Thursday, September 4, 2008

Truth, beauty, and hard facts in fiction

Time for a break, after last night's orgy of insults at the Republican convention. After that excessive display of the politics of greed and power. After that surreal scene in which the hatted and buttoned sign-bobbing audience chanted "Drill, baby, drill!" in some very weird trance of aggressive desire for a vanishing resource, a pep talk for raping the earth, a scene right out of Edward Abbey or Christopher Buckley of a world gone smacking mad, I find myself thinking of a beautiful, poetic, intelligent, earth-loving, compassionate, complex, and haunting novel by a writer of deep conscience and high imagination. Linda Hogan writes from a Native American perspective and with a fluent ecological understanding. She is also a mesmerizing storyteller. Leave the world of lies and camera-ready political theater in which a baby is used shamelessly as a prop--although I rather liked the youngest sister moistening her hand with spit to smooth down her baby brother's hair--and escape to Linda Hogan's seacoast world.

From Booklist, of course.

*Starred Review* People of the Whale.By Linda Hogan.2008. 320p. Norton, $24.95 (9780393064575).
REVIEW First published July, 2008 (Booklist).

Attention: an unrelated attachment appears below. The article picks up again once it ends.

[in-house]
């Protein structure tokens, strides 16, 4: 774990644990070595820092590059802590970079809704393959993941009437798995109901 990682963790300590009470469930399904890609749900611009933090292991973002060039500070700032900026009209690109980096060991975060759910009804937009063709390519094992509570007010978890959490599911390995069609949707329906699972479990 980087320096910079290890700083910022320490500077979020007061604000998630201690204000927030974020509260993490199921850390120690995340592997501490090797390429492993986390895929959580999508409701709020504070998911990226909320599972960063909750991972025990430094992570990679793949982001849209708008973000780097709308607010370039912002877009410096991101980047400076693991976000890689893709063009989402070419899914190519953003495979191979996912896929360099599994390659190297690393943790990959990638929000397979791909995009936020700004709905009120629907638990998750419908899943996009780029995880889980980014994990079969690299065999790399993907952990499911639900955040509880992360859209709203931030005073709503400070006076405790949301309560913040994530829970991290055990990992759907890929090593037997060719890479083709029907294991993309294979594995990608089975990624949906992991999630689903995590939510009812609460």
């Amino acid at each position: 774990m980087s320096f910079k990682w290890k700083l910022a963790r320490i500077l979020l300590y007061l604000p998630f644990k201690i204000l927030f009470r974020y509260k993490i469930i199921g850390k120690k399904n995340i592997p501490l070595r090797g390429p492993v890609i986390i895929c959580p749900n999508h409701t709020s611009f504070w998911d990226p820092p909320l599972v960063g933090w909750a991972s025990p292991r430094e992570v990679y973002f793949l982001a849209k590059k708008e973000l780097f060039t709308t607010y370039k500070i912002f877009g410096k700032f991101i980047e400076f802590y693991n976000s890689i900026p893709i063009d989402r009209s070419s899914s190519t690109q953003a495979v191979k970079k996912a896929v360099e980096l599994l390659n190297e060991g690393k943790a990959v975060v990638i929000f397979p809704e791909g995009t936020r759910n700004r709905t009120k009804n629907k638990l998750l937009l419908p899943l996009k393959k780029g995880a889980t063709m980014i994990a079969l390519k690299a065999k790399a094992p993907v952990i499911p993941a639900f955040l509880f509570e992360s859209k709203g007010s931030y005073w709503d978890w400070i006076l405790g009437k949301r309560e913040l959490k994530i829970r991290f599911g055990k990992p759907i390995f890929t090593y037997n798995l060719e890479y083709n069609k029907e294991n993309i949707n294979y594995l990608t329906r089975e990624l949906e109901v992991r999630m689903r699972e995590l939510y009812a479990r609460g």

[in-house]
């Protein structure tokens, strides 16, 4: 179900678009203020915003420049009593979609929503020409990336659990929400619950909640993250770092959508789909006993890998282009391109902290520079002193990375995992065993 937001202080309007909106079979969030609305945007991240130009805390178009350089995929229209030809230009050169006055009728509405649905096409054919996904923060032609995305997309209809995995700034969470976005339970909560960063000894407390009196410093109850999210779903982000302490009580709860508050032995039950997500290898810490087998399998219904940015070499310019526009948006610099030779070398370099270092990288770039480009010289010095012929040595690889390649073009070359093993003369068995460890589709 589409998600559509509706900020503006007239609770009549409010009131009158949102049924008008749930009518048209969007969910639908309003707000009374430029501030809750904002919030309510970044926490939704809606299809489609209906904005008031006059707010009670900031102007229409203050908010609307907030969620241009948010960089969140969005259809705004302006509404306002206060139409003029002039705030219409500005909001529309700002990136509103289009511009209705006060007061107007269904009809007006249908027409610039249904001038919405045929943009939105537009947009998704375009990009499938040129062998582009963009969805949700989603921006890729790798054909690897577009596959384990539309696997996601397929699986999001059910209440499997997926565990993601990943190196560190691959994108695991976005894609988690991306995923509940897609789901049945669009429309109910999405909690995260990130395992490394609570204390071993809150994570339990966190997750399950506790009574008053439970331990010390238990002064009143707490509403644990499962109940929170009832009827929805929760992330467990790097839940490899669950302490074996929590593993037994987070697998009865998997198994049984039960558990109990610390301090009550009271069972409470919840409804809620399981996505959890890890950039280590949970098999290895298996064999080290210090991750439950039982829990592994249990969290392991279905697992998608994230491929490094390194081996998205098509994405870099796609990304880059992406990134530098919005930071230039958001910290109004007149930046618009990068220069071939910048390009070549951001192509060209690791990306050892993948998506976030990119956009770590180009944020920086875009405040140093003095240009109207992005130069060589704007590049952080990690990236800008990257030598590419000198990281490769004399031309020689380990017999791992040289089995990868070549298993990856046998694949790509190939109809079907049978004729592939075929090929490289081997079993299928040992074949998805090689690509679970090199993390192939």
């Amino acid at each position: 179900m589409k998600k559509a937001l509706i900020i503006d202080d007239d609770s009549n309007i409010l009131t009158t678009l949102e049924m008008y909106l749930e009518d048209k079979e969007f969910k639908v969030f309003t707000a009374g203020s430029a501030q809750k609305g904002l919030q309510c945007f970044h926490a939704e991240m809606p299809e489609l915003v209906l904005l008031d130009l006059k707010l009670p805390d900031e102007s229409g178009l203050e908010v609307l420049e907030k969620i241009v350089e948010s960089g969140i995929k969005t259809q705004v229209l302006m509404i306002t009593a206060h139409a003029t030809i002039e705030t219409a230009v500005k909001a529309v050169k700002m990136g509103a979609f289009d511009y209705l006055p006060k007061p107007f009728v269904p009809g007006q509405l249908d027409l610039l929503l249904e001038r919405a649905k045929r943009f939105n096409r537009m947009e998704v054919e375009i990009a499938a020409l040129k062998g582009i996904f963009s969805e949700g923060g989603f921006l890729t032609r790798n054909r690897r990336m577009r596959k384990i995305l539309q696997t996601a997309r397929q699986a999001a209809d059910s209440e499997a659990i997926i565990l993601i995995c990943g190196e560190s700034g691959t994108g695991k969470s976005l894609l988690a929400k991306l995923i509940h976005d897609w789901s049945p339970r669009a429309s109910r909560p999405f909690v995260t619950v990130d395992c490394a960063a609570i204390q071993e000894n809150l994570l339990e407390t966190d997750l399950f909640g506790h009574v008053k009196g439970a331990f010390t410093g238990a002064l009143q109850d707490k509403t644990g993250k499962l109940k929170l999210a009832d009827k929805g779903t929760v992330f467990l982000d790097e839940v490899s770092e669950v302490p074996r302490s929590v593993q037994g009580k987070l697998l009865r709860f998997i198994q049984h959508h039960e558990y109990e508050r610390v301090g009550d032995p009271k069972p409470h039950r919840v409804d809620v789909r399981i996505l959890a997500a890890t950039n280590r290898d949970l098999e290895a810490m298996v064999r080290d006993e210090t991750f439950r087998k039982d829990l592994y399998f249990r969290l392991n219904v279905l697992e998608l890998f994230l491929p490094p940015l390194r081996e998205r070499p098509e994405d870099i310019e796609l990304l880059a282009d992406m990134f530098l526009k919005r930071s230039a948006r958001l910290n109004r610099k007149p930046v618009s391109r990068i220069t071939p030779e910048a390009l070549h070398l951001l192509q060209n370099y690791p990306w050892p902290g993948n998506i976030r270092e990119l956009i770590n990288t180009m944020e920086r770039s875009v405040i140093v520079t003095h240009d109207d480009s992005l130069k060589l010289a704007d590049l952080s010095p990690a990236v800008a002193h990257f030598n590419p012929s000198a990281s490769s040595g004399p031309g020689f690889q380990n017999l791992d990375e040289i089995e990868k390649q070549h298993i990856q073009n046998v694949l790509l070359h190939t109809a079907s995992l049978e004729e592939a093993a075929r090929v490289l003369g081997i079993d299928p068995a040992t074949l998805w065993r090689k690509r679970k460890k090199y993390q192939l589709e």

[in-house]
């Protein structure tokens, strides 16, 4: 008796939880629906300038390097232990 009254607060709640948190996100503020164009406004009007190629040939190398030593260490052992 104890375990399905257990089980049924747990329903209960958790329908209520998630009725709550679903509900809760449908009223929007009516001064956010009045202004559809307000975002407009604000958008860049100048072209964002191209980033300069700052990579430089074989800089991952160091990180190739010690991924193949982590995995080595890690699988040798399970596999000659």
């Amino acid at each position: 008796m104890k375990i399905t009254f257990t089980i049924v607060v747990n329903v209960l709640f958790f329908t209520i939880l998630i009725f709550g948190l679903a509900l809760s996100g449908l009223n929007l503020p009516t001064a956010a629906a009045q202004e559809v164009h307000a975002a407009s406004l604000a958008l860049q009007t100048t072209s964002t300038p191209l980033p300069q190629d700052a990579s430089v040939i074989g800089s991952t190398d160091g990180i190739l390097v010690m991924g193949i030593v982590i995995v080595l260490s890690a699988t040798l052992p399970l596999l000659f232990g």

“The ocean is a great being”; each whale is a planet, so much life does it sustain. These are truths Thomas and Ruth’s Northwest Pacific Coast tribe once held as self-evident. Sweethearts since childhood, they each inherited a working intimacy with the ocean, and their marriage is joyful until Thomas goes off to fight in Vietnam. Ruth is pregnant when he leaves, and when he doesn’t return, she devotes herself to their son, who possesses the old gift for communing with whales. Thomas reappears when his fellow Vietnam vets decide to break the ban on whale hunting, hoping to reclaim his legacy as the grandson of a legendary whale hunter. But the others are motivated by greed, and tribal traditions are grievously desecrated. Hogan, a poet, essayist, and quintessential econovelist (Power, 1998), dramatizes the interconnectivity of cultural extinction, environmental destruction, and war as she parallels Ruth’s courageous defense of the living world with Thomas’ suffering and secret life in Vietnam. She also links the near genocide of aboriginal peoples with the near extinction of marine life. Deeply ecological, original, and spellbinding, Hogan ascends to an even higher plane in this hauntingly beautiful novel of the hidden dimensions of life, and all that is now imperiled. —Donna Seaman

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